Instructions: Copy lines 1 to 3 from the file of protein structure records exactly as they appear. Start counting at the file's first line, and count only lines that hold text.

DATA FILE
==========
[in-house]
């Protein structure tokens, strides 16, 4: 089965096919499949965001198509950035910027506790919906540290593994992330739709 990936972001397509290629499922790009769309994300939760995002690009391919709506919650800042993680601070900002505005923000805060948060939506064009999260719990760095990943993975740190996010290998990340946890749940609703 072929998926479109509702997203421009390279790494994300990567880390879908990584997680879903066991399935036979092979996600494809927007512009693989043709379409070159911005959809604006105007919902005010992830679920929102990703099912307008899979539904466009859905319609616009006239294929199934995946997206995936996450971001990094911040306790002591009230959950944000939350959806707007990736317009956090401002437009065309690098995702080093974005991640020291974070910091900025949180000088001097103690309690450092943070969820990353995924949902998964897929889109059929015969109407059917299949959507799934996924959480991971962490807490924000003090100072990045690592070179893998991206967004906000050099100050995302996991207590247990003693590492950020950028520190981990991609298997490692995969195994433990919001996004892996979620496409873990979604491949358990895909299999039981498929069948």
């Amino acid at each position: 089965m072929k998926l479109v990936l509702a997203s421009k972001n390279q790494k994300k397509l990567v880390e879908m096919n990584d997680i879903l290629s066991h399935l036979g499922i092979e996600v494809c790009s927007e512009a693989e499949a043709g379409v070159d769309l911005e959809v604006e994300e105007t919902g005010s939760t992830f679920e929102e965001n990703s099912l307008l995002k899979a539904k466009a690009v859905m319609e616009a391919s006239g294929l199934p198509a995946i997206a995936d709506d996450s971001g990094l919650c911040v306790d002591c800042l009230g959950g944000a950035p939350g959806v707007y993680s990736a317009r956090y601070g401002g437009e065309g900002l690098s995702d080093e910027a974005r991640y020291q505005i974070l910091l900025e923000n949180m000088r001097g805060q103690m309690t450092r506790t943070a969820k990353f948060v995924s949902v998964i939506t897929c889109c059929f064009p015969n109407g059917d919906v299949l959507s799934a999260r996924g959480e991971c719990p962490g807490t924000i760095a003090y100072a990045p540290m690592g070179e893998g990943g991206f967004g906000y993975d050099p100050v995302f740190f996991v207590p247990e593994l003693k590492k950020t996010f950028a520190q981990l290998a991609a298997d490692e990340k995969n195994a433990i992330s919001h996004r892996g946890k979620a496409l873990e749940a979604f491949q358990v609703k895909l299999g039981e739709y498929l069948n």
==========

[in-house]
């Protein structure tokens, strides 16, 4: 089965096919499949965001198509950035910027506790919906540290593994992330739709 990936972001397509290629499922790009769309994300939760995002690009391919709506919650800042993680601070900002505005923000805060948060939506064009999260719990760095990943993975740190996010290998990340946890749940609703 072929998926479109509702997203421009390279790494994300990567880390879908990584997680879903066991399935036979092979996600494809927007512009693989043709379409070159911005959809604006105007919902005010992830679920929102990703099912307008899979539904466009859905319609616009006239294929199934995946997206995936996450971001990094911040306790002591009230959950944000939350959806707007990736317009956090401002437009065309690098995702080093974005991640020291974070910091900025949180000088001097103690309690450092943070969820990353995924949902998964897929889109059929015969109407059917299949959507799934996924959480991971962490807490924000003090100072990045690592070179893998991206967004906000050099100050995302996991207590247990003693590492950020950028520190981990991609298997490692995969195994433990919001996004892996979620496409873990979604491949358990895909299999039981498929069948």
């Amino acid at each position: 089965m072929k998926l479109v990936l509702a997203s421009k972001n390279q790494k994300k397509l990567v880390e879908m096919n990584d997680i879903l290629s066991h399935l036979g499922i092979e996600v494809c790009s927007e512009a693989e499949a043709g379409v070159d769309l911005e959809v604006e994300e105007t919902g005010s939760t992830f679920e929102e965001n990703s099912l307008l995002k899979a539904k466009a690009v859905m319609e616009a391919s006239g294929l199934p198509a995946i997206a995936d709506d996450s971001g990094l919650c911040v306790d002591c800042l009230g959950g944000a950035p939350g959806v707007y993680s990736a317009r956090y601070g401002g437009e065309g900002l690098s995702d080093e910027a974005r991640y020291q505005i974070l910091l900025e923000n949180m000088r001097g805060q103690m309690t450092r506790t943070a969820k990353f948060v995924s949902v998964i939506t897929c889109c059929f064009p015969n109407g059917d919906v299949l959507s799934a999260r996924g959480e991971c719990p962490g807490t924000i760095a003090y100072a990045p540290m690592g070179e893998g990943g991206f967004g906000y993975d050099p100050v995302f740190f996991v207590p247990e593994l003693k590492k950020t996010f950028a520190q981990l290998a991609a298997d490692e990340k995969n195994a433990i992330s919001h996004r892996g946890k979620a496409l873990e749940a979604f491949q358990v609703k895909l299999g039981e739709y498929l069948n």